I love this immensely. I do love living here and am in no really hurry to leave. Among other things we’d miss you guys too much. Plus, if/when we eventually DO go, it’s not really like moving away right? Massachusetts owned Maine until when, again? 😉 ❤️

William Quinn - December 5, 2017

My first thought is whether they are contractually obliged to pipe in Billy Joel on that train line …

But beyond that I have to admit I’m a sucker for metropolitan life; albeit the Scottish way. I can’t imagine ever wanting to be anywhere other than in the heart of Edinburgh. That is, of course, not at ALL, the same as living in the heart of a big city; I’m never more than 10 metres from a squirrel, and Real Foods is 10 minutes down the road.

Seems like you’re mastering the art of loving the place you are; it helps that the place you are sounds wonderful to boot 😉

    Gregory Josephs - December 5, 2017

    No Billy Joel, though Santa Clause was on the train, and it was decked out in holiday lights. . . So that’s something.

    Yes, I love living in Boston. A quick Wikipedia reference suggests that Boston proper is just slightly larger than Edinburgh, but our metro area is about three times the population of yours. This seems like the perfect sized city for me, and I’ll exist here happily until it’s time to head north. . .

Michael Barton - December 5, 2017

I have been to Maine a couple of times and I fell in love with the state. Thanks for writing this post. It brought back memories of the time I spent there.

    Gregory Josephs - December 6, 2017

    I’m so glad I could lead you to some pleasant memories. Yeah, there’s really no place like Maine. I’m pretty happy here too, though. 😊

Stef - December 6, 2017

Every time Mike and I leave a visit to you and Brian we wonder why we live in Pa….It’s usually me going on and on about all the things I love about New England, but this last trip it was Mike who said, ‘Maybe we should consider moving!”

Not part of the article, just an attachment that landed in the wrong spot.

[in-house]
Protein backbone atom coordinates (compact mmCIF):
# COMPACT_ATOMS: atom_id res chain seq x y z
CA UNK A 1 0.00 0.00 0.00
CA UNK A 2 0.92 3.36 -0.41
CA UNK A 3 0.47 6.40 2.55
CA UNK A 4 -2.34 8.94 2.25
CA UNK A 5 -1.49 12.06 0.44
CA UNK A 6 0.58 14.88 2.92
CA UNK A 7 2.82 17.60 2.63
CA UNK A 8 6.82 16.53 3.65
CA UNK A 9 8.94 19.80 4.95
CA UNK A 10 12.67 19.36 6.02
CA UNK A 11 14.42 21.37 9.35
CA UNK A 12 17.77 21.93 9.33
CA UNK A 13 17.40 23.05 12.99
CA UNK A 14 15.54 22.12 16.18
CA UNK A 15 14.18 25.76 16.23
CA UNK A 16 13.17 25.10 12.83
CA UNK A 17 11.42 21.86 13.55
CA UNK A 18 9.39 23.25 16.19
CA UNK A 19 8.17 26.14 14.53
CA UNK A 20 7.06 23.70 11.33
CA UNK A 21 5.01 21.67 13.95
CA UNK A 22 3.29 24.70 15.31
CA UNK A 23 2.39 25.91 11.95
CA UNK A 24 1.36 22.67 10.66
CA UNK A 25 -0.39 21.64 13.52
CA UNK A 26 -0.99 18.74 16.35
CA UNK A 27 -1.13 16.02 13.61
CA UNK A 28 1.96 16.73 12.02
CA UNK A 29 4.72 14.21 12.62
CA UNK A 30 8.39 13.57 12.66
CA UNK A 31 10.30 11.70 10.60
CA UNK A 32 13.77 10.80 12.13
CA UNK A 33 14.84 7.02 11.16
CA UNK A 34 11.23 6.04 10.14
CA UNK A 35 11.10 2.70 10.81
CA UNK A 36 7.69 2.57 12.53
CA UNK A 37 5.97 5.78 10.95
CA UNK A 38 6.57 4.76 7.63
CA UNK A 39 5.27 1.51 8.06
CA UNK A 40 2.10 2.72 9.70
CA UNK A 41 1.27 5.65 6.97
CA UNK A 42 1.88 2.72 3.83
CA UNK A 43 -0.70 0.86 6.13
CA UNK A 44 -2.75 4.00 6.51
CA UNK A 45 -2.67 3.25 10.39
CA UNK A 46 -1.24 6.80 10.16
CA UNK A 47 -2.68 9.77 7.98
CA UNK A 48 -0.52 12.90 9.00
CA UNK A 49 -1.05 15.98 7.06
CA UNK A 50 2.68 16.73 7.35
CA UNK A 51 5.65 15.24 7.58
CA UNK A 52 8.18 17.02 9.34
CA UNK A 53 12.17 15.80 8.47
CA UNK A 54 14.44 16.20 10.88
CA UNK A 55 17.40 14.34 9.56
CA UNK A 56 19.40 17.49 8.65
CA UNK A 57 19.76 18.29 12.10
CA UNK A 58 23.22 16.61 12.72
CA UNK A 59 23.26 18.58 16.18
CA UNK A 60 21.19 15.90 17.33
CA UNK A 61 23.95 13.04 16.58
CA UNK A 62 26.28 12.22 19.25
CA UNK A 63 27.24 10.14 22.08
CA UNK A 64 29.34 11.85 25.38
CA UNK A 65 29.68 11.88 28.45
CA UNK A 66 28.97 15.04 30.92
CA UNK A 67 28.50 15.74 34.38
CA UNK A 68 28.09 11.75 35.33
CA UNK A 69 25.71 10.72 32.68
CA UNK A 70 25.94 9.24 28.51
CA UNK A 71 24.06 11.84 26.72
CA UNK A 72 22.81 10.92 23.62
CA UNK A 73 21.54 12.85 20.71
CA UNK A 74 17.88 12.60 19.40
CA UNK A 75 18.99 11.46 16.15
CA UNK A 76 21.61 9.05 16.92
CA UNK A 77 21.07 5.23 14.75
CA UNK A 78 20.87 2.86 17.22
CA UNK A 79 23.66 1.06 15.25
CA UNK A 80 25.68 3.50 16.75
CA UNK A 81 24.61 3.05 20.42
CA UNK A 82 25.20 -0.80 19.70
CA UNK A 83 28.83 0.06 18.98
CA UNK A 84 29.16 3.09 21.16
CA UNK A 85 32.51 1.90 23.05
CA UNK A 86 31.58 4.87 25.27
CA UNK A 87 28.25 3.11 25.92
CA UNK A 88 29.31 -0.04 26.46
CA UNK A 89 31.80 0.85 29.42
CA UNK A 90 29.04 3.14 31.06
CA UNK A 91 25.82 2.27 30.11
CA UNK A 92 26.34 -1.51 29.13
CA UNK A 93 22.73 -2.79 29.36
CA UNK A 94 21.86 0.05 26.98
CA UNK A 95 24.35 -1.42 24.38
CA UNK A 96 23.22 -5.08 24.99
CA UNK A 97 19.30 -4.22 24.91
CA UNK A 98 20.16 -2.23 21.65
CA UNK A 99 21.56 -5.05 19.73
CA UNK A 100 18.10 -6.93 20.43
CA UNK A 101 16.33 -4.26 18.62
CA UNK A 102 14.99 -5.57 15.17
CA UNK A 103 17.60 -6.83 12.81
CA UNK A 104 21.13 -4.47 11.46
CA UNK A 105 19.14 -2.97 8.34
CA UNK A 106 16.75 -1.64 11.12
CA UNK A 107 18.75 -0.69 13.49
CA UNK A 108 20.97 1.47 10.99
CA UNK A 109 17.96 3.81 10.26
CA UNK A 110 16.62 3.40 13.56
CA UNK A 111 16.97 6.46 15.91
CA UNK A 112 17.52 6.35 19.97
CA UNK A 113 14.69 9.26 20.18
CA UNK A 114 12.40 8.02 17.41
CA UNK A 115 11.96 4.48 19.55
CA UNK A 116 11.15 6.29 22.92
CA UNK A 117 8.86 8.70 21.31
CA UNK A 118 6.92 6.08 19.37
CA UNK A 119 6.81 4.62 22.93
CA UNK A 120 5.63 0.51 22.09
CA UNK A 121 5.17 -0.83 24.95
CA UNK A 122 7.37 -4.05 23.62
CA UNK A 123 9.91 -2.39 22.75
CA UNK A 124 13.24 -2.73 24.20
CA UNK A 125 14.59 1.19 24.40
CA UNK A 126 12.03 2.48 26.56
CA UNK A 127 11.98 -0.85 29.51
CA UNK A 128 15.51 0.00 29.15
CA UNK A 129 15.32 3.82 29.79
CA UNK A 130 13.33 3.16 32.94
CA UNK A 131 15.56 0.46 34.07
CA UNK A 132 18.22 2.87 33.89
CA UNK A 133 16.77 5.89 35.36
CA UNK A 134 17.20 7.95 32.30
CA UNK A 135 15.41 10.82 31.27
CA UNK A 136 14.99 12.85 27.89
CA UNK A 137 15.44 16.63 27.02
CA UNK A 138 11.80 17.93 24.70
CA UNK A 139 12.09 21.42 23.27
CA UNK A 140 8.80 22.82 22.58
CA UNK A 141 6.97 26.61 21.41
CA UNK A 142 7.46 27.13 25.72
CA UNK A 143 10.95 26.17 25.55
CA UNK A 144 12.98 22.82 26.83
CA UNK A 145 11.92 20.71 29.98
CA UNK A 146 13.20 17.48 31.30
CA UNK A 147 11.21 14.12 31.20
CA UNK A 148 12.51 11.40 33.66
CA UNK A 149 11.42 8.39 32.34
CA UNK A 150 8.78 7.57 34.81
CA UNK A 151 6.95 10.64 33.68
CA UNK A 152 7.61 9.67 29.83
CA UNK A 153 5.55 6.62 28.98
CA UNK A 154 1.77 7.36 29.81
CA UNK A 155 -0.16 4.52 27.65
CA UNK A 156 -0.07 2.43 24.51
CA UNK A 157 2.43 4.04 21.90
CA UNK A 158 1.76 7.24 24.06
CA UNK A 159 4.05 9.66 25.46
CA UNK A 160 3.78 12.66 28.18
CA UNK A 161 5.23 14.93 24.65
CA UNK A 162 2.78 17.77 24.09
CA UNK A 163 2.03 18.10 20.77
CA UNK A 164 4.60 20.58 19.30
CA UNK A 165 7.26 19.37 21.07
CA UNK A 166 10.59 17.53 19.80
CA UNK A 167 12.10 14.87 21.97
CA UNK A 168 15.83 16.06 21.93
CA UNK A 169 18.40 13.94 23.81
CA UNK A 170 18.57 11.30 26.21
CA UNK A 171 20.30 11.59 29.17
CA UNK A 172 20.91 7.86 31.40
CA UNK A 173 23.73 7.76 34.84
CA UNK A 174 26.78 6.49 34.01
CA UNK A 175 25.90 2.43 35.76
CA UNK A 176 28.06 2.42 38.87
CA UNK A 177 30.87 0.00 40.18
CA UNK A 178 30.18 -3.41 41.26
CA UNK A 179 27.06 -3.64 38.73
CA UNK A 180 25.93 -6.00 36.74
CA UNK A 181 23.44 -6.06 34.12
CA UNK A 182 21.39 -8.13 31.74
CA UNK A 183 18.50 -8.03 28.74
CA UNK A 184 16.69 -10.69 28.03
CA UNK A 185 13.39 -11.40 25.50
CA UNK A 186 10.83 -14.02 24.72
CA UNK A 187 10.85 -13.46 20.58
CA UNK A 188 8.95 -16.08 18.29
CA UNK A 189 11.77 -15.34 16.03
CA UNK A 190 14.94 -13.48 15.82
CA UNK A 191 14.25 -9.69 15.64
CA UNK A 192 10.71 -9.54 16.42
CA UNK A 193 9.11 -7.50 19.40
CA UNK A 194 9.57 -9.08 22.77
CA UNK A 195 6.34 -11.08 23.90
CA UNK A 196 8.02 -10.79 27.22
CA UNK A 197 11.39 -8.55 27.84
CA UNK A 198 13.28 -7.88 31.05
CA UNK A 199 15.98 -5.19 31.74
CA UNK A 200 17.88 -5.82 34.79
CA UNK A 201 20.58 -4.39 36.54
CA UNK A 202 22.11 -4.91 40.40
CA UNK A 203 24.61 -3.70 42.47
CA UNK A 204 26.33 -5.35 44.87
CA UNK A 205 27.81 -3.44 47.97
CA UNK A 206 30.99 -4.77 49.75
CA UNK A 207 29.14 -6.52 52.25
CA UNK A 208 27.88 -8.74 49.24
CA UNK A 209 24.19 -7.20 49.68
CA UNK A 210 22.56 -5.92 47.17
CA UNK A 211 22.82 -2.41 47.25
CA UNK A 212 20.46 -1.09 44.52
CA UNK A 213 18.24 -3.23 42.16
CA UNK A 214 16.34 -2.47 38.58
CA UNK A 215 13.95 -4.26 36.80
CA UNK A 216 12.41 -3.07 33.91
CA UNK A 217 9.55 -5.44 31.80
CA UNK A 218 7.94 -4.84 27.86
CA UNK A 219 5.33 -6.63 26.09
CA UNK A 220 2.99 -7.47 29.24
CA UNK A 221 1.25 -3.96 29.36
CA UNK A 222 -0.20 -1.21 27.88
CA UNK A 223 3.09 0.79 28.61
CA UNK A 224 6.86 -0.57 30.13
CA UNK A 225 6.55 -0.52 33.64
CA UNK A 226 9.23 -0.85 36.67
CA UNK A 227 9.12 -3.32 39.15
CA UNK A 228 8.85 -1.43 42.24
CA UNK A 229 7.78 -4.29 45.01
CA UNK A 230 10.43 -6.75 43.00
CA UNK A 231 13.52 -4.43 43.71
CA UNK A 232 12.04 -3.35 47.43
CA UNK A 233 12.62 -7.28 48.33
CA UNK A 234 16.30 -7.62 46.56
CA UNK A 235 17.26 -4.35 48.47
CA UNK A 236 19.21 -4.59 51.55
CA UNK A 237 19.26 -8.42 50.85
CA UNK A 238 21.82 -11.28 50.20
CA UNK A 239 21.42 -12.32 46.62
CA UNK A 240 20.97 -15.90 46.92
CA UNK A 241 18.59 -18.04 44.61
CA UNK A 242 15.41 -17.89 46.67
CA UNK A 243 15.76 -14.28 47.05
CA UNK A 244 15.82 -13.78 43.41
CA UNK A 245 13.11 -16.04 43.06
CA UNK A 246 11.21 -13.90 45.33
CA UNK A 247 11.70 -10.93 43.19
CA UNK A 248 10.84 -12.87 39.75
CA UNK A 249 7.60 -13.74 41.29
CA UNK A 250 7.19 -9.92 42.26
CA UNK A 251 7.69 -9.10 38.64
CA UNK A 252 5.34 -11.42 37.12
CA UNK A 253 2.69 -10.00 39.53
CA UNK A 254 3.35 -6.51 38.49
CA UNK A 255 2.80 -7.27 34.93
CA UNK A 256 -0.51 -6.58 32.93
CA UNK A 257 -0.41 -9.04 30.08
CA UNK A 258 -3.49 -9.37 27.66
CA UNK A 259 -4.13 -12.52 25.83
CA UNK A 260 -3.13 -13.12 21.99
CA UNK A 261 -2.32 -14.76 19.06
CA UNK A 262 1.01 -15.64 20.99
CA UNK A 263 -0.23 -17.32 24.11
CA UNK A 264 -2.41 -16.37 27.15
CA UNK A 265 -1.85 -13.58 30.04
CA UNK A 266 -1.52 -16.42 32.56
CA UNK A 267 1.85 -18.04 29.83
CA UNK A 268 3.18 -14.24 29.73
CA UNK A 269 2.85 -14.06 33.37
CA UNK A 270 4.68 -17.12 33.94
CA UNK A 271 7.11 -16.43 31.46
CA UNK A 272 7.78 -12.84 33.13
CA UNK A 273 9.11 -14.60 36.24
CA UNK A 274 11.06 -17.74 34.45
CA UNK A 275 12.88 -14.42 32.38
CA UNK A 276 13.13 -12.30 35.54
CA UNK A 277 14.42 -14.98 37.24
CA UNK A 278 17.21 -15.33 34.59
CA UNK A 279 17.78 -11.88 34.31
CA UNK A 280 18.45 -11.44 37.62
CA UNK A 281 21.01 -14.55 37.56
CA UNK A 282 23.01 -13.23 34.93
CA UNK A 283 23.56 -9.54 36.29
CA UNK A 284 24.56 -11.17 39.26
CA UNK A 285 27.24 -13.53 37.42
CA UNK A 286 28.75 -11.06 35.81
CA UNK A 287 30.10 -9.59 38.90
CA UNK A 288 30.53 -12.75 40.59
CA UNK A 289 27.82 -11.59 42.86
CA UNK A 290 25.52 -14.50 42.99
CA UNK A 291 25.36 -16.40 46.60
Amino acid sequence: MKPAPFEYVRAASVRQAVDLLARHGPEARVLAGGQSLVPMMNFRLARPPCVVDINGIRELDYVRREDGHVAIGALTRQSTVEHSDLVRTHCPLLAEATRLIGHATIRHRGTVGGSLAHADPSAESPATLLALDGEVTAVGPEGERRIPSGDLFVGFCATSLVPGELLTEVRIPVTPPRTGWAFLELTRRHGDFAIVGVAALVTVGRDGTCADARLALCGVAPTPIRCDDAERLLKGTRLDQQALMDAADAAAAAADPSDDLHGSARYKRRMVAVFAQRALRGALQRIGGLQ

Of course, no offense to New England, but I have a condition where I want to live almost every single place I’ve ever traveled to, and the list is fairly long. I experience the reverse of homesickness when I travel, I usually spend a good few weeks missing wherever I just was. But then I slowly start to remember the opportunities I have had here in pa, the job I got at 21, the career I have built, the family and friends I have, and I realize living here isn’t just about loving the location.

    Gregory Josephs - December 6, 2017

    Actually Stef, I have a touch of that as well. When I travelled to San Francisco for the first time when I was 16, after I got back home I lamented being “stuck” in Colorado for months. Surely California was where I was meant to be! . .

    Of course, we’d love to have you closer, but it is definitely important to consider what you’ve got at home that you would be giving up.


Marcus Lopes - December 6, 2017

I’ve had the pleasure of living in a number of different cities (mostly in Canada):- Halifax, where I grew up; Ottawa; Nice, France; Sherbrooke (Quebec) and now Toronto. There are things about each of those cities that I love.

I’m not dying to relocate, but I can’t say I’m in love with where I live either. I came here for work and fell in love… But I take the French proverb to heart: “Wherever life plants you, bloom with grace.”

    Gregory Josephs - December 6, 2017

    Hold on, watch. . . I’m gong to do it. . .

    “You’re from Halifax and you moved AWAY?! Nova Scotia is like Maine with more coastline!”

    But that proverb? Merveilleuse!

itsmyhusbandandme - December 7, 2017

B&B in Maine? When can we check in???

    Gregory Josephs - December 7, 2017

    Currently taking reservations for 2024. . . 😉 Surely we’ll be up and running by then. . .

vinneve - December 8, 2017

True we always think that the other side is much greener and we venture and did some adventure only to realize you are missing home or you are right leaving or relocating… it helps anyway to know what’s great on the other side if you try to leave. 🙂

    Gregory Josephs - December 8, 2017

    Thanks for your lovely comment! It is much appreciated.

    Yes, I agree with you! If I moved back to Colorado tomorrow, I would be able to do so knowing it is where I want to be, and I could be very happy there.

    But if I’d never left Colorado in the first place? I might have spent my life dreaming of greener pastures, and failing to realize what my home had to offer.

    Thanks for stopping by. Have an amazing day!